Custom 1972 Olds Cutlass on 2040-cars
Prestonsburg, Kentucky, United States
72 Olds Cutlass
Original 350 rocket, all numbers matching with 59k original miles
Dropped 3in all the way around
18in rims in the front, 20s in the back
Nice Leather interior
Power everything, heat and a/c
$20000obo -- Text 606-226-3817
Would trade to a chevy muscle car
Oldsmobile Cutlass for Sale
Auto Services in Kentucky
New Car Dealers, Used Car Dealers
Address: 1071 Ohio Pike, Ryland-Hght
Phone: (513) 947-3278
Auto Repair & Service, Towing
Address: 870 Old Preston Hwy N, Radcliff
Phone: (502) 955-5955
Auto Repair & Service, Automobile Body Repairing & Painting, Truck Body Repair & Painting
Phone: (502) 543-9515
Auto Repair & Service, Automobile Body Repairing & Painting
Address: 119 Kelly Ct, Alvaton
Phone: (270) 842-8708
Auto Repair & Service, Automobile Parts & Supplies, Auto Transmission
Address: 6986 Shelbyville Rd, Finchville
Phone: (502) 219-3610
Auto Repair & Service, Gas Stations
Address: 4102 Plainville Rd, Park-Hills
Phone: (513) 272-0922
Wed, 18 Jun 2014 18:01:00 EST
If you have a need to relive the 1970s, then here is the vehicle for you. This groovy blast from the past is a 1976 GMC Motorhome currently for auction in Florida on eBay Motors, and it is one green machine - just not in the modern sense.
Mon, 30 Jun 2014 15:30:00 EST
The seller claims that this beast has had just two owners and has covered a mere 61,308 miles in its decades on the road. It's reportedly never been restored or repainted and comes with all of the necessary books and manuals. A 7.5-liter (455-cubic-inch) Oldsmobile V8 with a three-speed Turbo-Hydramatic automatic transmission powering the front wheels propels this far-out RV, and the double set of rear wheels out back use a self-leveling air suspension to provide a cushy ride.
The purported low miles and good condition really make this GMC a stand out, though. The exterior combination of lime stripes and beige with just a touch of green is like nothing else on the road today. Plus, the polished bumpers and wheels make it all pop. Inside, it's even better with monochromatic green upholstery and shag carpet. It features everything you'd ever need on a long trip, including a bathroom, kitchenette and lots of seating. The only hint of modernization is an HD TV next to the stove, but its size is a perfect fit for the hole there.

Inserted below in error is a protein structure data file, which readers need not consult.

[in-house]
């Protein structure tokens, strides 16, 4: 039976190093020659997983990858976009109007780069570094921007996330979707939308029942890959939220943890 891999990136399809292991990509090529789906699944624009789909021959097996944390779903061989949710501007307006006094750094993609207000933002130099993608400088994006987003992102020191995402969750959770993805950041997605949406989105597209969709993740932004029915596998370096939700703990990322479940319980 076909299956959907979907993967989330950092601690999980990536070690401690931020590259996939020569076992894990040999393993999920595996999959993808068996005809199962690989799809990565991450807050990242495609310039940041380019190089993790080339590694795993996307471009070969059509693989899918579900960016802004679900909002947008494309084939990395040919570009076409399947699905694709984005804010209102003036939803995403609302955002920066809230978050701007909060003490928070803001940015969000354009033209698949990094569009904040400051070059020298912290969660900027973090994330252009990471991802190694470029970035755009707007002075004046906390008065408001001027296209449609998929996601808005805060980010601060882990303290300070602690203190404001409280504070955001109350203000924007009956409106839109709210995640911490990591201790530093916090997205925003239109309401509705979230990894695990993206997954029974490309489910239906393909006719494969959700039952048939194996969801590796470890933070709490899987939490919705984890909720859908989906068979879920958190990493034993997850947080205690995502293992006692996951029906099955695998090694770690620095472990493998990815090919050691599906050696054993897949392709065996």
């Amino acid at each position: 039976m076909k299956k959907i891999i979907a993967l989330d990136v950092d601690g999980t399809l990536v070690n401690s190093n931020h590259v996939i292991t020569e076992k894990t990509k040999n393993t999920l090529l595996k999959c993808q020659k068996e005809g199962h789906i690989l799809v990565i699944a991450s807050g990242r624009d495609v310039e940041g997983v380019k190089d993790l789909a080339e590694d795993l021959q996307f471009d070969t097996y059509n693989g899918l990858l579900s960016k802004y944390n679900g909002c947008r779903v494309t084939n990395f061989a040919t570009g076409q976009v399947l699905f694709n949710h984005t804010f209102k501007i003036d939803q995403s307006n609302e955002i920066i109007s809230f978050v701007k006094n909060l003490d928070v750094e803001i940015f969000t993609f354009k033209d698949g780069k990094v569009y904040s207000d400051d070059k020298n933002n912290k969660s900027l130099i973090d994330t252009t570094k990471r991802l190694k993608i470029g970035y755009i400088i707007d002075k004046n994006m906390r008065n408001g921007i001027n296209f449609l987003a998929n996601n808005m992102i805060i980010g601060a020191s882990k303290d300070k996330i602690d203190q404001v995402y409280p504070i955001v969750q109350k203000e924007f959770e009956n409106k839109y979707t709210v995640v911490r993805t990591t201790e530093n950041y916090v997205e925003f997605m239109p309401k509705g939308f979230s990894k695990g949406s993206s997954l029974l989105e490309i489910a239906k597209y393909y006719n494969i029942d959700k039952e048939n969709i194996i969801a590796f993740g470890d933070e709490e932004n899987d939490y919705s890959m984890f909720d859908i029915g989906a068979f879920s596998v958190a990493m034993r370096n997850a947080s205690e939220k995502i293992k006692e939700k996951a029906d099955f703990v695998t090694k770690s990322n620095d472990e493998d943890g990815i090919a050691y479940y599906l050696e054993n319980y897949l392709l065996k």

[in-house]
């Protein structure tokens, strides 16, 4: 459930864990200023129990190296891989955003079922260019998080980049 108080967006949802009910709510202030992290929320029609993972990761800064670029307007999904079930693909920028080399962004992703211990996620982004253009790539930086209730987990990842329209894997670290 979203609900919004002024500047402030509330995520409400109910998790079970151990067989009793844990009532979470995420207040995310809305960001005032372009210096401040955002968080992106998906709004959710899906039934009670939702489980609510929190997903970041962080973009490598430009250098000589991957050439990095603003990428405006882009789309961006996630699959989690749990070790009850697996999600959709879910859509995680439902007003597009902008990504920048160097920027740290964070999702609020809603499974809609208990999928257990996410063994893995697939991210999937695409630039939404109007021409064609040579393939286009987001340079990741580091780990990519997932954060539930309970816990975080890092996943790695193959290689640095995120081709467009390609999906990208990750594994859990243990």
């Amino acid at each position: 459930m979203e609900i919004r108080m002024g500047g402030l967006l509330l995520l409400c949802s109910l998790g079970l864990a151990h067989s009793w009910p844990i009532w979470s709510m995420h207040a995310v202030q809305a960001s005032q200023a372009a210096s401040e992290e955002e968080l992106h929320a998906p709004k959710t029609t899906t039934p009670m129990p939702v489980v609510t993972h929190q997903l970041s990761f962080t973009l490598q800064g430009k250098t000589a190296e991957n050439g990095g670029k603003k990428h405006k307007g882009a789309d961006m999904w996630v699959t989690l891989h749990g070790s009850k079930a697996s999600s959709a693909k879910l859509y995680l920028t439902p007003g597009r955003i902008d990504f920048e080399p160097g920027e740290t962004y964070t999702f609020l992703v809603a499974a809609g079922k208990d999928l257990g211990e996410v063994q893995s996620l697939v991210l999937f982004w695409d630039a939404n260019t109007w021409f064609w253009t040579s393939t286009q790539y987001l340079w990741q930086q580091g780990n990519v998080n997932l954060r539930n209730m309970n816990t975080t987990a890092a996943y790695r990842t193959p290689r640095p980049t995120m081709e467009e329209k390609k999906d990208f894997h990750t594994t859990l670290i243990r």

General Motors today announced a truly massive recall covering some 8.4 million vehicles in North America. Most significantly, 8.2 million examples of the affected vehicles are being called back due to "unintended ignition key rotation," though GM spokesperson Alan Adler tells Autoblog that this issue is not like the infamous Chevy Cobalt ignition switch fiasco.
Thu, 09 Oct 2014 12:45:00 EST
For the sake of perspective, translated to US population, this total recall figure would equal a car for each resident of New Hampshire, Rhode Island, Montana, Delaware, South Dakota, Alaska, North Dakota, the District of Columbia, Vermont and Wyoming. Combined. Here's how it all breaks down:
7,610,862 vehicles in North America being recalled for unintended ignition key rotation. 6,805,679 are in the United States.
The last time I roped a coworker into an automotive debate, I lost. Resoundingly, I might add. Still, 2,385 voters chose to cast their lots for the Fiat 500 Abarth, as opposed to 5,273 choosing the Ford Fiesta ST, and so I can rest easy in the knowledge that at least 30 percent of you, dear readers, see things my way. I still like to think we have more fun, too.
My loss in the first round of our This or That series, in which two Autoblog editors pick sides on any given topic and then attempt to explain why the other is completely wrong, didn't stop me from picking another good-natured fight, this time with Senior Editor Seyth Miersma. Last time, our chosen sides were eerily similar in design, albeit quite different in actual execution. This time, our vehicular peculiarities couldn't seemingly fall any further from one another: A 1980 Oldsmobile 442 wouldn't seem to match up in comparison to a 1989 BMW 635CSi.
How did we come up with such disparate contenders? Simple, really. Seyth and I mutually agreed to choose a car that's currently for sale online. It had to be built and sold in the 1980s, and it had to be a coupe. The price cap was set at $10,000. The fruits of our searching labors will henceforth be disputed, with Seyth on the side of the Germans, and myself arguing in favor of the Rocket Olds. Am I setting myself up for another lopsided loss?